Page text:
Harry Hoffman was at that time the new president of Ingram Book Company, a little and, frankly, insignificant wholesaler in Nashville, Tennessee. Hoffman had once worked for the electronic hardware manufacturer Bell & Howell, and one day a former colleague of Hoffman’s stopped by Ingram to discuss new applications for the microfiche reader, a clunky slide projector kind of machine that Bell & Howell believed had untapped potential with commercial applications. The value of the microfiche reader was that it permitted a huge amount of information to be stored on a very small piece of film.
Hoffman made the connection that this machine, if stores would use it, would permit Ingram to tell customers what was actually in stock on a weekly basis. So it would permit stores to select from what was really likely to be available when they placed orders, adding efficiency at both ends of the chain which should more than repay the investment in the machines.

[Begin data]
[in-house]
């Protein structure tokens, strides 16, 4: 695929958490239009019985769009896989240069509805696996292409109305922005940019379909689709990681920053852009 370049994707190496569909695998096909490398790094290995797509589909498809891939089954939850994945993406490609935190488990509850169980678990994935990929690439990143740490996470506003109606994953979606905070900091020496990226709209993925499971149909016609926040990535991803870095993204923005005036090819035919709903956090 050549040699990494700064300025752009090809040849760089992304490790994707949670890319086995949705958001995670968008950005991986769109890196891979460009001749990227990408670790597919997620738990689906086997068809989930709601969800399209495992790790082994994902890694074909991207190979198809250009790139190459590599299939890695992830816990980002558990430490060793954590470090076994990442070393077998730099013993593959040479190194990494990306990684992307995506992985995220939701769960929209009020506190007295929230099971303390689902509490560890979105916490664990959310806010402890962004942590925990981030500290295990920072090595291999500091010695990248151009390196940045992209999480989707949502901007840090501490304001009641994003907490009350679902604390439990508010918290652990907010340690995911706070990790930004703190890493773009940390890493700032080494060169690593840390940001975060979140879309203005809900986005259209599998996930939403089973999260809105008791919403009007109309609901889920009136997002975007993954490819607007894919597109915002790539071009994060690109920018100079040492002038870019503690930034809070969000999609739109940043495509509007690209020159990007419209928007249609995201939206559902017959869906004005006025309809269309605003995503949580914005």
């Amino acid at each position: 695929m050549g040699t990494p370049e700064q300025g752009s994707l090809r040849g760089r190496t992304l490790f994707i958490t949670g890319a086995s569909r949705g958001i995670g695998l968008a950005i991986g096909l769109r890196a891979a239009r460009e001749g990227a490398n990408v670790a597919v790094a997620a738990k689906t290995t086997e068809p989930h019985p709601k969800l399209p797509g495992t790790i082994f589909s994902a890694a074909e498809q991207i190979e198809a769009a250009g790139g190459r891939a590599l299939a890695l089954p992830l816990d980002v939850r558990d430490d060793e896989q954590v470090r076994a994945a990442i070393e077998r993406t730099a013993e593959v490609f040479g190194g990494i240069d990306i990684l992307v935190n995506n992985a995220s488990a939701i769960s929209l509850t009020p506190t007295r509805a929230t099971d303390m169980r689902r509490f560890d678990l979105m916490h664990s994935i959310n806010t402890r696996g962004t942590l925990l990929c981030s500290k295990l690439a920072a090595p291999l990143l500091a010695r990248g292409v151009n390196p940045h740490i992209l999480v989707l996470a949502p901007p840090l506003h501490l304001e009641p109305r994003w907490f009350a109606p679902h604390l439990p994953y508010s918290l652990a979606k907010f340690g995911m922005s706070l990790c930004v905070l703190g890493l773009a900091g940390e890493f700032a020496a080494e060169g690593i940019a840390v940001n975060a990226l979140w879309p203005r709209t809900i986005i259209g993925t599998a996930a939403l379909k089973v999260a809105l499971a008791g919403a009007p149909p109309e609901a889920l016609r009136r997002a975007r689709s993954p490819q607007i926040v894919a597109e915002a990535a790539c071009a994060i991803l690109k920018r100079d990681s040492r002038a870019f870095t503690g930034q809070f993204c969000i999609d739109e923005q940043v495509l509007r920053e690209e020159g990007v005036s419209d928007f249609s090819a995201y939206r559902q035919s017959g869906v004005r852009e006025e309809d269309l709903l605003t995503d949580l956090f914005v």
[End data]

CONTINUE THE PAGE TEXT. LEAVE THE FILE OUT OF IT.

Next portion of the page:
As the business model actually evolved, the stores paid a nominal rental for the machine, which covered the hardware cost. And the publishers were charged a small fee for having their titles appear on the microfiche, which permitted Ingram to make a profit on the production and distribution of the weekly microfiche updates.
Michael Zibart of BookPage, who was Ingram’s buyer at that time, remembers the ABA national convention when they first showed the reader to booksellers. He told me that they did a mailing before ABA and got about 100 responses, which was a lot. Then every person at the convention that saw it said they wanted it. Ingram knew immediately they had a winner.